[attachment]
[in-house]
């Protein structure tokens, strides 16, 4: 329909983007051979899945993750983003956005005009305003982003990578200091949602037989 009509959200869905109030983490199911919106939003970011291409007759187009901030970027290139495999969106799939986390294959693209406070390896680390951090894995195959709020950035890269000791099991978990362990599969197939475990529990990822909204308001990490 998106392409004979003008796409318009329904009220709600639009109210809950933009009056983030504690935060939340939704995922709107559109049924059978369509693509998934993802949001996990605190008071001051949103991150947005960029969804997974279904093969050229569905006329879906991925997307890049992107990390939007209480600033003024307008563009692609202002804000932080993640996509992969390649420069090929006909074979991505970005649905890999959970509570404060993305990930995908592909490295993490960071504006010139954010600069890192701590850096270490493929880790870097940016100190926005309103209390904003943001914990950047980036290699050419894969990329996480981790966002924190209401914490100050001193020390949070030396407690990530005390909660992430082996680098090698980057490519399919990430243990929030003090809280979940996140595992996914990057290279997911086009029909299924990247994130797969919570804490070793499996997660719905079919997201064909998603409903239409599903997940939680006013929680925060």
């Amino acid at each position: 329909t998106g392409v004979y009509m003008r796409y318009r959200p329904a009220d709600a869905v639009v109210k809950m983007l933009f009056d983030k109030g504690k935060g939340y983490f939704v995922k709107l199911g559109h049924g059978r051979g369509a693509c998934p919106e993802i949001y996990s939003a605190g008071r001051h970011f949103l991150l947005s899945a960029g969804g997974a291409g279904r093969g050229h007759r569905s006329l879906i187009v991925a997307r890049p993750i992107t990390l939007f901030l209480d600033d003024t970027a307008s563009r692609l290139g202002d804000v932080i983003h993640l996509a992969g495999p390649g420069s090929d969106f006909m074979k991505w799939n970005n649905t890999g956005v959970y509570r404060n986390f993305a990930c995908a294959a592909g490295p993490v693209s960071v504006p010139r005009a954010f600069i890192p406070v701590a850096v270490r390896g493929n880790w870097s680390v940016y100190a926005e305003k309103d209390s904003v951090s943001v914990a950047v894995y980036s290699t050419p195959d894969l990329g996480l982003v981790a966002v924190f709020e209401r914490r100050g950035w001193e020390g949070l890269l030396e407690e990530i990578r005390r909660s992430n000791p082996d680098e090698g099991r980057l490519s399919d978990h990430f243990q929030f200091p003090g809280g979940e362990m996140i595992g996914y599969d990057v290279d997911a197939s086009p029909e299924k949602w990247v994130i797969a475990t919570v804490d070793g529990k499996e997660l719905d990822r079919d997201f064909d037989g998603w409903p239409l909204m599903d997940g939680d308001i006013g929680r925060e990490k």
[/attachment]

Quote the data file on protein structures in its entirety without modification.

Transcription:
[in-house]
């Protein structure tokens, strides 16, 4: 329909983007051979899945993750983003956005005009305003982003990578200091949602037989 009509959200869905109030983490199911919106939003970011291409007759187009901030970027290139495999969106799939986390294959693209406070390896680390951090894995195959709020950035890269000791099991978990362990599969197939475990529990990822909204308001990490 998106392409004979003008796409318009329904009220709600639009109210809950933009009056983030504690935060939340939704995922709107559109049924059978369509693509998934993802949001996990605190008071001051949103991150947005960029969804997974279904093969050229569905006329879906991925997307890049992107990390939007209480600033003024307008563009692609202002804000932080993640996509992969390649420069090929006909074979991505970005649905890999959970509570404060993305990930995908592909490295993490960071504006010139954010600069890192701590850096270490493929880790870097940016100190926005309103209390904003943001914990950047980036290699050419894969990329996480981790966002924190209401914490100050001193020390949070030396407690990530005390909660992430082996680098090698980057490519399919990430243990929030003090809280979940996140595992996914990057290279997911086009029909299924990247994130797969919570804490070793499996997660719905079919997201064909998603409903239409599903997940939680006013929680925060």
């Amino acid at each position: 329909t998106g392409v004979y009509m003008r796409y318009r959200p329904a009220d709600a869905v639009v109210k809950m983007l933009f009056d983030k109030g504690k935060g939340y983490f939704v995922k709107l199911g559109h049924g059978r051979g369509a693509c998934p919106e993802i949001y996990s939003a605190g008071r001051h970011f949103l991150l947005s899945a960029g969804g997974a291409g279904r093969g050229h007759r569905s006329l879906i187009v991925a997307r890049p993750i992107t990390l939007f901030l209480d600033d003024t970027a307008s563009r692609l290139g202002d804000v932080i983003h993640l996509a992969g495999p390649g420069s090929d969106f006909m074979k991505w799939n970005n649905t890999g956005v959970y509570r404060n986390f993305a990930c995908a294959a592909g490295p993490v693209s960071v504006p010139r005009a954010f600069i890192p406070v701590a850096v270490r390896g493929n880790w870097s680390v940016y100190a926005e305003k309103d209390s904003v951090s943001v914990a950047v894995y980036s290699t050419p195959d894969l990329g996480l982003v981790a966002v924190f709020e209401r914490r100050g950035w001193e020390g949070l890269l030396e407690e990530i990578r005390r909660s992430n000791p082996d680098e090698g099991r980057l490519s399919d978990h990430f243990q929030f200091p003090g809280g979940e362990m996140i595992g996914y599969d990057v290279d997911a197939s086009p029909e299924k949602w990247v994130i797969a475990t919570v804490d070793g529990k499996e997660l719905d990822r079919d997201f064909d037989g998603w409903p239409l909204m599903d997940g939680d308001i006013g929680r925060e990490k």